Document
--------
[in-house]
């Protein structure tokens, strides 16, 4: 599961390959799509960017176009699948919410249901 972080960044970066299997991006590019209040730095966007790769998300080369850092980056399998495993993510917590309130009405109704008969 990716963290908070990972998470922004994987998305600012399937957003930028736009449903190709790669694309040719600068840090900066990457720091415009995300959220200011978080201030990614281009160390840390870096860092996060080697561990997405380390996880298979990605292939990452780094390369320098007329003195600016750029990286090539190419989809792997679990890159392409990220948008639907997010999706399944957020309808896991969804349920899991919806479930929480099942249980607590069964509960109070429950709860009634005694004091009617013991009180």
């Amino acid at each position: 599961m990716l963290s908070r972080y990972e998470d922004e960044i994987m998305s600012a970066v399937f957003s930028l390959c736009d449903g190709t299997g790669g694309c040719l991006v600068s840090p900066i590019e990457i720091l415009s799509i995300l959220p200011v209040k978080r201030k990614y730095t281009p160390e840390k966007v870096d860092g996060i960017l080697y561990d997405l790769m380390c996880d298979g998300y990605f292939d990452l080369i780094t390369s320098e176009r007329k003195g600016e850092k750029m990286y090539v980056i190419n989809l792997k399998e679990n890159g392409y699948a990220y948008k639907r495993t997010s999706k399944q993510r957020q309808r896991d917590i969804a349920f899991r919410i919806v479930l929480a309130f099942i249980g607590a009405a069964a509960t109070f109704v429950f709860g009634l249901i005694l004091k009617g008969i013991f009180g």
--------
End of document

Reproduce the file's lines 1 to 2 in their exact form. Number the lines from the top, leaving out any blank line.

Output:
[in-house]
């Protein structure tokens, strides 16, 4: 599961390959799509960017176009699948919410249901 972080960044970066299997991006590019209040730095966007790769998300080369850092980056399998495993993510917590309130009405109704008969 990716963290908070990972998470922004994987998305600012399937957003930028736009449903190709790669694309040719600068840090900066990457720091415009995300959220200011978080201030990614281009160390840390870096860092996060080697561990997405380390996880298979990605292939990452780094390369320098007329003195600016750029990286090539190419989809792997679990890159392409990220948008639907997010999706399944957020309808896991969804349920899991919806479930929480099942249980607590069964509960109070429950709860009634005694004091009617013991009180």